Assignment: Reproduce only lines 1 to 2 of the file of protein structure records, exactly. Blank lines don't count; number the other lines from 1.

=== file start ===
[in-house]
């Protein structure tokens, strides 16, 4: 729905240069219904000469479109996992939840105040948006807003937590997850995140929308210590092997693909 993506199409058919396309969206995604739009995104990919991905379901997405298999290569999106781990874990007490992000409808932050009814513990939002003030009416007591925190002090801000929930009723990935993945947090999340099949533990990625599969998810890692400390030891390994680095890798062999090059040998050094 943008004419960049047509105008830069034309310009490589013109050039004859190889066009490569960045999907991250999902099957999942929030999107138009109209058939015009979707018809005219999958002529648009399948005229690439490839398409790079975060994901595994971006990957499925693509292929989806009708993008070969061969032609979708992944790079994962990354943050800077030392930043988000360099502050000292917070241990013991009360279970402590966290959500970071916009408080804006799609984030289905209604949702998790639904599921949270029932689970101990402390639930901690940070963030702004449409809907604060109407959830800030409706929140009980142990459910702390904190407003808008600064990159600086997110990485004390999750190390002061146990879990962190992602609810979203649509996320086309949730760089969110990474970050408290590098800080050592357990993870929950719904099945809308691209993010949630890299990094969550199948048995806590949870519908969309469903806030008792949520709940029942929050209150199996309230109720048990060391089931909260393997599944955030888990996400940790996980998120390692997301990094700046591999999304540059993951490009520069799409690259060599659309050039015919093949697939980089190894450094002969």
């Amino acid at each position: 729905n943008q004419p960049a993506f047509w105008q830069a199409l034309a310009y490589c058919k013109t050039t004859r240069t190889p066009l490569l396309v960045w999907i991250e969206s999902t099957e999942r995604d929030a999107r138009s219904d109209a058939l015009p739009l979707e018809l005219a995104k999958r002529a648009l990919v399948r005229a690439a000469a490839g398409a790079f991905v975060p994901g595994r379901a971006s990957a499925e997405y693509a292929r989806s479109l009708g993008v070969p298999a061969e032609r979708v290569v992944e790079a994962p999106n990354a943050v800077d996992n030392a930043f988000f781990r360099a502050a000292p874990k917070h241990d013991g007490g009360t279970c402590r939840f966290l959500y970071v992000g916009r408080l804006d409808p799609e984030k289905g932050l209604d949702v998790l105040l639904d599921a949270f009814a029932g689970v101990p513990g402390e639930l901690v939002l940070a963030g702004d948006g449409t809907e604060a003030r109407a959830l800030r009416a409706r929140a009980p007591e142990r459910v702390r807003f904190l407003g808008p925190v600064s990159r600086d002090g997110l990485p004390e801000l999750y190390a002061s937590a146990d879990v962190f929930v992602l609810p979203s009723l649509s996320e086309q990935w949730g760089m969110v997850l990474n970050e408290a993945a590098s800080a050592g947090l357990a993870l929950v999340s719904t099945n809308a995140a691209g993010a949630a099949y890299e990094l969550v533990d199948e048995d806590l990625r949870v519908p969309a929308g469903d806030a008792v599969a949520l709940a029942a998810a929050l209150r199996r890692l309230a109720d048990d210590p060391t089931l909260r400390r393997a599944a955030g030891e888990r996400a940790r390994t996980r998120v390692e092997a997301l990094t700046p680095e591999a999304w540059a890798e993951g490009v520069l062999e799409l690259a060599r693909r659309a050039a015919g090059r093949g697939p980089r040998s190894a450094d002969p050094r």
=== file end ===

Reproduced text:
[in-house]
């Protein structure tokens, strides 16, 4: 729905240069219904000469479109996992939840105040948006807003937590997850995140929308210590092997693909 993506199409058919396309969206995604739009995104990919991905379901997405298999290569999106781990874990007490992000409808932050009814513990939002003030009416007591925190002090801000929930009723990935993945947090999340099949533990990625599969998810890692400390030891390994680095890798062999090059040998050094 943008004419960049047509105008830069034309310009490589013109050039004859190889066009490569960045999907991250999902099957999942929030999107138009109209058939015009979707018809005219999958002529648009399948005229690439490839398409790079975060994901595994971006990957499925693509292929989806009708993008070969061969032609979708992944790079994962990354943050800077030392930043988000360099502050000292917070241990013991009360279970402590966290959500970071916009408080804006799609984030289905209604949702998790639904599921949270029932689970101990402390639930901690940070963030702004449409809907604060109407959830800030409706929140009980142990459910702390904190407003808008600064990159600086997110990485004390999750190390002061146990879990962190992602609810979203649509996320086309949730760089969110990474970050408290590098800080050592357990993870929950719904099945809308691209993010949630890299990094969550199948048995806590949870519908969309469903806030008792949520709940029942929050209150199996309230109720048990060391089931909260393997599944955030888990996400940790996980998120390692997301990094700046591999999304540059993951490009520069799409690259060599659309050039015919093949697939980089190894450094002969």